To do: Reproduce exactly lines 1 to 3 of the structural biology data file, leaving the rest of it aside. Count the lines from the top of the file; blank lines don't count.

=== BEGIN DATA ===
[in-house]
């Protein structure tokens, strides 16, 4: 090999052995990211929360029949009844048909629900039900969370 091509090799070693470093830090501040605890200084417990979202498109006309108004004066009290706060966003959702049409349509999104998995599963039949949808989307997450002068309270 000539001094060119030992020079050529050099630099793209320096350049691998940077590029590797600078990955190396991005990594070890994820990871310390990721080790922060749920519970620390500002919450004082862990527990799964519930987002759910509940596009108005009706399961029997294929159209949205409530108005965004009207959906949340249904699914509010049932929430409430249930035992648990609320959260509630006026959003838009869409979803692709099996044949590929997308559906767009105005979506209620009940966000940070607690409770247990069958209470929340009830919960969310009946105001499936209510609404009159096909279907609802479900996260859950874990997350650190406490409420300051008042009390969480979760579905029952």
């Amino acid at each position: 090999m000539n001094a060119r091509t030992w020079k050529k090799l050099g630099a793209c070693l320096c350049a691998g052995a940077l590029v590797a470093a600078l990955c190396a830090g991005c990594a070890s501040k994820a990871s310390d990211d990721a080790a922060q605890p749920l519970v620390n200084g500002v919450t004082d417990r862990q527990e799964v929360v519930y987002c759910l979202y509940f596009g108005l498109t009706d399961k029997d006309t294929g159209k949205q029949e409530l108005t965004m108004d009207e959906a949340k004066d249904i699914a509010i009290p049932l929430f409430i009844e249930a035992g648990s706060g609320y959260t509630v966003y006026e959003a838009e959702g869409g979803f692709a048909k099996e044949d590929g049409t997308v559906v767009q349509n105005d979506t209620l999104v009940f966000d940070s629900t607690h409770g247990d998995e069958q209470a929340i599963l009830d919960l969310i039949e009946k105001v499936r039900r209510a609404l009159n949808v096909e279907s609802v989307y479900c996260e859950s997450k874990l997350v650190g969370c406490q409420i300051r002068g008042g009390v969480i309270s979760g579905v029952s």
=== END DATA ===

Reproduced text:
[in-house]
């Protein structure tokens, strides 16, 4: 090999052995990211929360029949009844048909629900039900969370 091509090799070693470093830090501040605890200084417990979202498109006309108004004066009290706060966003959702049409349509999104998995599963039949949808989307997450002068309270 000539001094060119030992020079050529050099630099793209320096350049691998940077590029590797600078990955190396991005990594070890994820990871310390990721080790922060749920519970620390500002919450004082862990527990799964519930987002759910509940596009108005009706399961029997294929159209949205409530108005965004009207959906949340249904699914509010049932929430409430249930035992648990609320959260509630006026959003838009869409979803692709099996044949590929997308559906767009105005979506209620009940966000940070607690409770247990069958209470929340009830919960969310009946105001499936209510609404009159096909279907609802479900996260859950874990997350650190406490409420300051008042009390969480979760579905029952």
């Amino acid at each position: 090999m000539n001094a060119r091509t030992w020079k050529k090799l050099g630099a793209c070693l320096c350049a691998g052995a940077l590029v590797a470093a600078l990955c190396a830090g991005c990594a070890s501040k994820a990871s310390d990211d990721a080790a922060q605890p749920l519970v620390n200084g500002v919450t004082d417990r862990q527990e799964v929360v519930y987002c759910l979202y509940f596009g108005l498109t009706d399961k029997d006309t294929g159209k949205q029949e409530l108005t965004m108004d009207e959906a949340k004066d249904i699914a509010i009290p049932l929430f409430i009844e249930a035992g648990s706060g609320y959260t509630v966003y006026e959003a838009e959702g869409g979803f692709a048909k099996e044949d590929g049409t997308v559906v767009q349509n105005d979506t209620l999104v009940f966000d940070s629900t607690h409770g247990d998995e069958q209470a929340i599963l009830d919960l969310i039949e009946k105001v499936r039900r209510a609404l009159n949808v096909e279907s609802v989307y479900c996260e859950s997450k874990l997350v650190g969370c406490q409420i300051r002068g008042g009390v969480i309270s979760g579905v029952s």